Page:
I grew up in a very large Southern Baptist Church community. It was a “mega-church” in the south with very wealthy members. My parents taught Sunday school every week, which obviously meant that I went, too. I sang in the children’s and youth choir, I was friends with the popular clique in the church, and was seen as a positive role model for younger kids. Parents would say, “I hope our son grows up like you.” But if they only knew the issue I was dealing with, they would have never said that to me. As a child I was taught homosexuals are sinners and are going to hell. “We must pray for them and tell them how wrong they are.” I never understood how if the Bible says “love thy neighbor and leave judgment to god,” why were we to judge people doing wrong? Are we not just meant to love them? In one Biblical story it’s said that Jesus loved a whore and showed compassion, and said all men (and women) are god’s children. So growing up thinking that Jesus hates homosexuals was hard to understand. Why would I have feeling towards men that I was supposed to have towards women? If it was wrong, why did I want to love a man? The conflict of what I was taught and what I wanted to do went fully against my teachings. I suppressed all this until college where I finally experienced sex with a man. My first time kissing another boy was great! I immediately wanted to do more and try everything. I saw the boy more and more. But then I was forced to stop. The conviction that I was immorally and sinfully wrong overwhelmed me. I felt that I shouldn’t be doing this, and I needed to repent…to go the “Christian” route. I kept that secret for years thinking I would get over it by dating and having sex with women, but as expected, I still wanted to be with a man every time.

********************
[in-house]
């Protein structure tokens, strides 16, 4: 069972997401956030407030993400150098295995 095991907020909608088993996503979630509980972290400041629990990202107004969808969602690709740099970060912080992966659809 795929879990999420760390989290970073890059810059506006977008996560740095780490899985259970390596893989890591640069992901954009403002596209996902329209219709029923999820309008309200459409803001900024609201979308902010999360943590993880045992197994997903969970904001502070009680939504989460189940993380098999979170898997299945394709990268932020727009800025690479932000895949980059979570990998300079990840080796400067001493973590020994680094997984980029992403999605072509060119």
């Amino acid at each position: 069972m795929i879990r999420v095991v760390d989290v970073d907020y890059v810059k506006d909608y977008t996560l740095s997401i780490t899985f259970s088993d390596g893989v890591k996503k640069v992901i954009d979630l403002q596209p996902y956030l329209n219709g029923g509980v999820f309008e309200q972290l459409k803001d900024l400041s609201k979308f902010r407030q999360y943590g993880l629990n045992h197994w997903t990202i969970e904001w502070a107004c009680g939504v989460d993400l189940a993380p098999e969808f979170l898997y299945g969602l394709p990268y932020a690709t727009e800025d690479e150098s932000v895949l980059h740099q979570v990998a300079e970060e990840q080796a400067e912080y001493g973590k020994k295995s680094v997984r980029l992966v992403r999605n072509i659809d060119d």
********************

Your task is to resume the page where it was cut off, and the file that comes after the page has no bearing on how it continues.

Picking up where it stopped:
I took time off of college, and went home where I met a boy that was more girlie than most girls. I thought, “That is how all other gay men must be.” We dated briefly but I didn’t connect with him and again went back into the closet. All the gay men I knew of in the beginning were femmy, cross-dressers, or transsexuals. That was not me! I couldn’t relate! I grew up enjoying sports, not dressing up as a girl.
Shortly after coming home from college I got a job at Abercrombie and Fitch. While working there I found gay men who were masculine, enjoyed football, were in a frat just like me, believed in Jesus and grew up Southern Baptist. I have never stopped believing in God or Jesus. The teachings of love, compassion, giving more than receiving – these are still my principles. The main theme in the Bible that I believe is, we are all sinners and fall short of the glory of God. That is why he sent his son Jesus. What I finally came to terms with is, everyone sins. I try not to believe that homosexuality is a sin; but I am not 100% in that mindset. What I am certain of, is that I was born this way. Even if homosexuality is a sin, Jesus and God still love me. Being a homosexual will not send me to hell, no matter what or who says it. Jesus taught love while he was on the earth – he did not teach hate.
When I did come out to friends and family it was an experience. I was found out by my father when he walked in on me and a boy. After my family knew it didn’t matter if anyone else did. Since then my family has had nine years to sort out what they were taught in church versus what they see in me today. I had 10 years to deal with it so I knew it would take them just as long. We went to counseling as a family to sort out our issues. It took my understanding of my family’s beliefs and their love for me to get them to where they are today. It was not an easy road, and by all means it isn’t over yet. They are a great family who loves their son, even if they were taught homosexuality is a sin. It was a two-way street and we both had to meet in the middle to make it work. My advice to people in my situation is this: Give the people you care about time, and they will come around. Just love them, and I hope and pray they love you just as much.